I… well, this is about running, and this is also very much not about running, in the sense of progress, setbacks, belief in self, and mental fortitude. I spent yesterday morning getting told NO endlessly for literally no good reason at all. I ended up collapsed on my kitchen floor clutching my phone and sobbing. It was hours of sincere effort and just NO NO NO. I felt so low, like maybe I didn’t deserve treatment after all. I just sat there and rocked and cried and freaked out my dog because she didn’t know what was wrong with me. I don’t know how to respond when telling the truth to doctors and doing my legit best to manage this condition earns me nothing but what amounts to punishment: restrictions on my life, criticism of my lifestyle, denial of better treatment options. I’m not a good liar and I don’t feel good about myself when I’m even “selective” about truth-telling, but it seems like lying to professionals is a requirement with diabetes. I was raised to be honest and do my best and that was the way, and now it turns out that being honest and doing my best is, if anything, literally detrimental to my health.

I find this a super stressful spot to be in, and I feel hamstrung, criticized, judged, cornered, bullied, and denied by the professionals I should be able to trust. I end up wondering if it’s my fault, I feel stupid and I feel like maybe I don’t deserve the care I’m asking for. That obviously also makes appointments something I dread, and is a horrific description of a care relationship. I am having a hard time with this, and I felt totally at a loss for what to do. So I just dropped on the kitchen floor and cried and cried and felt very sorry for myself.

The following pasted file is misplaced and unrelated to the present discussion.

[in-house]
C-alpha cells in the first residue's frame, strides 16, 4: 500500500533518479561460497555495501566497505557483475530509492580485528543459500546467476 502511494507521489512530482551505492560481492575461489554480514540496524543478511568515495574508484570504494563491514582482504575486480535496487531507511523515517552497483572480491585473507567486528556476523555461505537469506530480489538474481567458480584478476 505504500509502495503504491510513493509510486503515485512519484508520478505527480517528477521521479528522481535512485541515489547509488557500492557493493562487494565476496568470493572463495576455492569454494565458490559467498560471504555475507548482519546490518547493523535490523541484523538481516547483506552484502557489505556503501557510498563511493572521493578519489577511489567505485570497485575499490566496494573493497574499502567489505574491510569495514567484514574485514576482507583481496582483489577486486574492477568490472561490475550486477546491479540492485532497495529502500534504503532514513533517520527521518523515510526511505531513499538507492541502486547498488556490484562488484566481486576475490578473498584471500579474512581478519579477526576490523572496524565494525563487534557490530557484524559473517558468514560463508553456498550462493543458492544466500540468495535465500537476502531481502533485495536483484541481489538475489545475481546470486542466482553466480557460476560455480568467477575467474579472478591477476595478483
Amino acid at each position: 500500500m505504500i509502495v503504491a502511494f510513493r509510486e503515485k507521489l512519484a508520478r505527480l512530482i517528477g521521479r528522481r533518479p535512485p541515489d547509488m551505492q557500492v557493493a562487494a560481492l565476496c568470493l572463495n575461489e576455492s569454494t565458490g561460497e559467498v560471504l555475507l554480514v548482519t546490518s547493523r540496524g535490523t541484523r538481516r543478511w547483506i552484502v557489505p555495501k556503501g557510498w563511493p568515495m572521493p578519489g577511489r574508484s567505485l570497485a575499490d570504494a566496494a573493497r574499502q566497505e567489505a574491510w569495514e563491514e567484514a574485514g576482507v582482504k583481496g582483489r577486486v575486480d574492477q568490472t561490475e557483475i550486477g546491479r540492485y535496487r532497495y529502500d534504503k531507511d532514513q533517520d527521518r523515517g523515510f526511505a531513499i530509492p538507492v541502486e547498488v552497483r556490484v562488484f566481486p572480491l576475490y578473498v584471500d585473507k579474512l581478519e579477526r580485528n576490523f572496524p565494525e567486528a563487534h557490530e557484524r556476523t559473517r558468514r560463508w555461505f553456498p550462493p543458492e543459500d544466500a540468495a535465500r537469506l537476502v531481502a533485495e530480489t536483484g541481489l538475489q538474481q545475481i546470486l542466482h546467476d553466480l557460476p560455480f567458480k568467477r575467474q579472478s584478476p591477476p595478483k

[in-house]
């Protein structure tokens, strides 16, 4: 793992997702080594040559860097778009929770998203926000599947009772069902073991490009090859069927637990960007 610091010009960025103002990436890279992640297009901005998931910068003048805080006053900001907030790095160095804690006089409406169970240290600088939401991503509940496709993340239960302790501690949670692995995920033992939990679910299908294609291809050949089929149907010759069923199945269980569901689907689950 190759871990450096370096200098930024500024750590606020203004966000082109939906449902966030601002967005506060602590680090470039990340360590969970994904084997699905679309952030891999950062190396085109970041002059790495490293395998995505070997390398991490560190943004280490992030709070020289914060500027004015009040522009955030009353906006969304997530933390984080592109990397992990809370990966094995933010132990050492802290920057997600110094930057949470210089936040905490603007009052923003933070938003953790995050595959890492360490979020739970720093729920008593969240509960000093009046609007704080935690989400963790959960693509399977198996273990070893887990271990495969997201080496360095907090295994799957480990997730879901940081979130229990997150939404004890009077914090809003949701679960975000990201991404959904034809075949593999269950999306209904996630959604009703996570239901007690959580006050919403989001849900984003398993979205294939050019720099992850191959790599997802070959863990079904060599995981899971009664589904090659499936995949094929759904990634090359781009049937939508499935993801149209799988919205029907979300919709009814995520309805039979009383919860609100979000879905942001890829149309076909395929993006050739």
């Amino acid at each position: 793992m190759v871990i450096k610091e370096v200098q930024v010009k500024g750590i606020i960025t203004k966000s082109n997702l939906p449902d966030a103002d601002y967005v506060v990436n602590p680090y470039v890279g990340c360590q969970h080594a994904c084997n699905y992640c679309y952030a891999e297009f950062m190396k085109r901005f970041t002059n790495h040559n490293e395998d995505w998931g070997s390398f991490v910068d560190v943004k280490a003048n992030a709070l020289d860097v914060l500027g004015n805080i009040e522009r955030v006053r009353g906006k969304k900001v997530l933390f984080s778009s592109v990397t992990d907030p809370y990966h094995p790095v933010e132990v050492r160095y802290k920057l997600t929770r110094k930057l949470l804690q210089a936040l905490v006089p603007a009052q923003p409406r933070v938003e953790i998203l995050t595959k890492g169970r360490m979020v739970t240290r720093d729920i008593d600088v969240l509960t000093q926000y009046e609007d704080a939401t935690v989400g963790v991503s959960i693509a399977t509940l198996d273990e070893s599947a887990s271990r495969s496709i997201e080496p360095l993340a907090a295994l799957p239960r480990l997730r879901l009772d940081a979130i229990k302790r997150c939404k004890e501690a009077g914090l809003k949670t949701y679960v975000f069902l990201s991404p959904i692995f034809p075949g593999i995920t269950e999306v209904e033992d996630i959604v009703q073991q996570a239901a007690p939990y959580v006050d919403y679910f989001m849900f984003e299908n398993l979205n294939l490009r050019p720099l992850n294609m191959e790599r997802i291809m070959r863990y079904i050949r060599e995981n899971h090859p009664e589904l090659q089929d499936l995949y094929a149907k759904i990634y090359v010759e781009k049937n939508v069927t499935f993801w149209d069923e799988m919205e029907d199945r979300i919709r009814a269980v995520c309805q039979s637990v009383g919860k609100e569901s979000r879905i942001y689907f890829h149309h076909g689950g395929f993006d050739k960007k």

…and then I remembered there are people in my corner and I messaged my coach, @eric. I don’t have words for the difference it made that someone - not just anyone, but Gandalf himself basically - made time in his day for me, and was there to talk me through it. That conversation helped set to rest some of the feelings of shame and failure (and yes I felt like a failure) that sprang from being basically criticized and guilted by my doctors, who constantly behave as if this is something I am doing wrong and seem to hold a deluded belief that they know more about this than I do. Coach reminded me that this is a marathon not a sprint, that I do deserve treatment and that I deserve to live the life I want, that doctors don’t get to dictate that to me, and that like any game there are strategies and tactics that will advance my goals. That there are indeed ways around the system. It won’t fix everything, but i think we now have a plan to get around a few of these roadblocks. Right @eric?

And after we talked I took a deep breath, had a snack, turned off my basal (which is proof I’m making headway in the system even when it doesn’t feel that way points to new Pod on belly), and then I did my run. And I rocked it.